The 10th Canadian conference on ovarian cancer research (CCOCR) was held in Ottawa in May. The conference involved participation from over two hundred researchers and trainees involved in all aspects of ovarian cancer research from Canada, the US, and even Brazil. In addition to scientists, clinical researchers, graduate students, and fellows, this year, the CCOCR brought the patient perspective to the conference, including patients like Donna Pepin, an ovarian cancer survivor and patient advisor for Ovarian Cancer Canada (OCC).
In 2006, Donna Pepin, a resilient and inspiring woman from Toronto, was diagnosed with ovarian cancer. You may recall Donna was featured in the February 2020 issue of Cancer Chat telling of her role in the OCC initiative to lobby the Federal Government for money to support ovarian cancer research. They won the amendment, and in March 2019, the Federal Government announced a $10 million investment to support Canadian ovarian cancer research. Donna continues volunteering with the OCC and is the voice of ovarian cancer patients across Canada.
Donna has a rare subtype of ovarian cancer called low grade serous ovarian cancer (LGSOC), which is common among younger women. Upon diagnosis, Donna underwent first-line treatment consisting of chemotherapy with carboplatin and paclitaxel, used for treating all ovarian cancers. Unfortunately, her tumours did not respond. What is now being realized is that one-size-fits-all treatments for ovarian cancer do not work. Ovarian cancer is now regarded as a disease with many subtypes. Research has shown that LGSOC are slow-growing indolent tumours that respond poorly to chemotherapy. During the interview, Donna told me, “The only thing worse than an ovarian cancer diagnosis is a diagnosis of rare ovarian cancer, like low grade serous. But, OCC aims to change the lives of women by finding new treatments for these rare diseases.” An archaic treatment paradigm highlights an urgent unmet need for treatment strategies for rare cancers.
Unbeknownst to her doctors in 2006, Donna’s tumour cells carried an activating KRAS mutation often observed in LGSOC, which contributed to chemo-resistant disease. In 2006, Donna was prescribed letrozole, a medication used for the treatment of breast cancer, which starves the tumours of estrogen required for growth. Fortunately, Donna’s tumours shrunk by over 20% and have remained stable.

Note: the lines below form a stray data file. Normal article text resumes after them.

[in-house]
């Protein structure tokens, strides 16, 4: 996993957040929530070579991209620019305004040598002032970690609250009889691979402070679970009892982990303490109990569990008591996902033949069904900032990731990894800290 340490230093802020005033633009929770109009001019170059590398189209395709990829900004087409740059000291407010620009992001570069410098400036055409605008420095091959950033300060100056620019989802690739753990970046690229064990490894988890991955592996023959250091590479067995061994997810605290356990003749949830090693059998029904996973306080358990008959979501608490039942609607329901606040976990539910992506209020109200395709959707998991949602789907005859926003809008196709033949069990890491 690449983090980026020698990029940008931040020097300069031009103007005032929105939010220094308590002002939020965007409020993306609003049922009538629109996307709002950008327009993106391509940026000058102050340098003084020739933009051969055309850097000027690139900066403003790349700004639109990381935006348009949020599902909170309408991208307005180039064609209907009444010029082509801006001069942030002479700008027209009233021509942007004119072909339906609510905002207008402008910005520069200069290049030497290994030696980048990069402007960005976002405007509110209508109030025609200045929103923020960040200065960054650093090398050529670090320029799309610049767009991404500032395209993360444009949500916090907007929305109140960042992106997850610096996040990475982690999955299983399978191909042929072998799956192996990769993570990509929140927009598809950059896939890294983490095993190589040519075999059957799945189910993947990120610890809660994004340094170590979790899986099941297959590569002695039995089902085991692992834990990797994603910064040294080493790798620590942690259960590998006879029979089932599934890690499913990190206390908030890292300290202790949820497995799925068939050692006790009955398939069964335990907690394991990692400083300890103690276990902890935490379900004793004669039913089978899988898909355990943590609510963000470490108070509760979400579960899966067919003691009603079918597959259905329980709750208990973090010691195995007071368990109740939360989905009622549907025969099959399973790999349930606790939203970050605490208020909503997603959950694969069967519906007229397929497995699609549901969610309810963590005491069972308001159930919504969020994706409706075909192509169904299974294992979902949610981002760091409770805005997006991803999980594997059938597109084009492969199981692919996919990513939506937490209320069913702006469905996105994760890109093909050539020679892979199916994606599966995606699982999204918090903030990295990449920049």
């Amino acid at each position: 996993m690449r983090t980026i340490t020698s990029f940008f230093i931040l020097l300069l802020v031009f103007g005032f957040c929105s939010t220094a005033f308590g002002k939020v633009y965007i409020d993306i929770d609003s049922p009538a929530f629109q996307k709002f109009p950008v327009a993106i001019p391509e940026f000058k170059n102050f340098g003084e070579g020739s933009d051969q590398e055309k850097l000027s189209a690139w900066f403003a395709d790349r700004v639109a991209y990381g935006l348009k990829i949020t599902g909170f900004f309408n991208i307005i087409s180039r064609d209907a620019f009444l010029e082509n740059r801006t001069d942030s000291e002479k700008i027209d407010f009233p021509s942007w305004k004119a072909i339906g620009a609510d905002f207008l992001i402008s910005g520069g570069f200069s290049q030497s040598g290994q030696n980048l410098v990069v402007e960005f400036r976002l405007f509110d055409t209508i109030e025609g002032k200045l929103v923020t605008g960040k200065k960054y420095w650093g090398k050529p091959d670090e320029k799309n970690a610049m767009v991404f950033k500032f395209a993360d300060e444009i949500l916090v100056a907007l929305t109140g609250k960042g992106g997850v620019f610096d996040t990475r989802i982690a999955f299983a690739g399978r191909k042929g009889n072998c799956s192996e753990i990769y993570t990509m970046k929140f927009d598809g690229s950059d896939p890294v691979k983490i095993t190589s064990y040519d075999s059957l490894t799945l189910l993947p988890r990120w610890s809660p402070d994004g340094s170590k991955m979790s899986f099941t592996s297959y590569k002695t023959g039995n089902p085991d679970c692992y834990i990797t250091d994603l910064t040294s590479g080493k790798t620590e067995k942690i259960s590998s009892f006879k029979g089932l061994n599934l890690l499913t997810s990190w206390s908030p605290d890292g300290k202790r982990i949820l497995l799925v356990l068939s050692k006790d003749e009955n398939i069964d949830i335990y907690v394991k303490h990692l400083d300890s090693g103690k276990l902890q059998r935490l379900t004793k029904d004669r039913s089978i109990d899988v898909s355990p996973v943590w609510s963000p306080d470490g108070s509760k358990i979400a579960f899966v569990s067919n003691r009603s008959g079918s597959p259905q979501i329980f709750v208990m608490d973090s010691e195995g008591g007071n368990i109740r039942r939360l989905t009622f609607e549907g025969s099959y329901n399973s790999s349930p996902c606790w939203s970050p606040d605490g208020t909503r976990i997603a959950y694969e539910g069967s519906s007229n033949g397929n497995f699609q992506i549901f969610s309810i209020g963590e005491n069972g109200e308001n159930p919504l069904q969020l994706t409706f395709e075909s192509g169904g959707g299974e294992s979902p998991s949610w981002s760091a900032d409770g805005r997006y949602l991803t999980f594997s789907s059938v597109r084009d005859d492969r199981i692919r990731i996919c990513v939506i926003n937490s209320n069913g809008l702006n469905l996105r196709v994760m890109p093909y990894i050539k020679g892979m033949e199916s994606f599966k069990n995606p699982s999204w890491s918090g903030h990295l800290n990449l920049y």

Donna’s current role with OCC involves developing patient engagement. “In the past, the term ‘patient engagement’ was just a buzzword, but now, it’s happening in real-time,” she says. Donna is the co-lead of OCC’s Patient Partners in Research (PPIR) team, which refers to the inclusion of cancer patients or public laypeople affected by cancer as partners in the various stages of the research process. Patients are embedded in decisions affecting research which aims to increase trial efficacy. Donna enforces the essentiality of understanding the biology to the other patient partners to enable effective communication between PPIR and scientific panel members. Patient partners must undergo basic biology training and an understanding of cancer literature, completing course modules on the science of cancer.
The program brings the lived experience of the patient to research and medicine. In a recent initiative, the OCC has partnered with the Cancer Research Society (CRS) to include patient partners in the grant review process. Alongside her fellow PPIR, Donna is a member of the review panel for clinical studies involving ovarian cancer. The PPIR team reviews proposals written by physicians and academic groups submitted to organizations like OCC. Patient opinion can hugely impact decision processes, including influencing the physician’s rating of a proposal. Donna says, “Doctors even change their scores based on the feedback the patient partners are providing.”
For example, Donna tells of a research proposal submitted to investigate the benefits of a specific diet following surgery and chemotherapy to treat ovarian cancer. The physicians on the panel felt the proposal was well written, very clear, and properly structured; they scored the proposal very high. However, the patient partners did not agree and immediately saw flaws in the study design. Following the first-line treatment of chemotherapy, a cancer patient can be very sick and possibly unable to eat at all, let alone follow a strict and specific diet. The physicians on the panel did not consider this aspect of the trial. Thus, the patient perspective is extremely important to the success criteria of clinical studies such as these.
Patient partners are now considered the gold standard. Utilizing input from the PPIR team, Donna holds a seat on the national OvCAN Governing Council to oversee the dissemination of funds for basic research, pre-clinical research, and clinical trials. Donna says, “The hard reality of clinical research is it’s a long road ahead; we are just getting started. But, in Canada, we have some of the top ovarian cancer researchers in the world, and I believe we are on the cusp of greatness!”
Submitted by: Dr. Oliver Kent, Cancer researcher and Senior Scientist at adMare BioInnovations.
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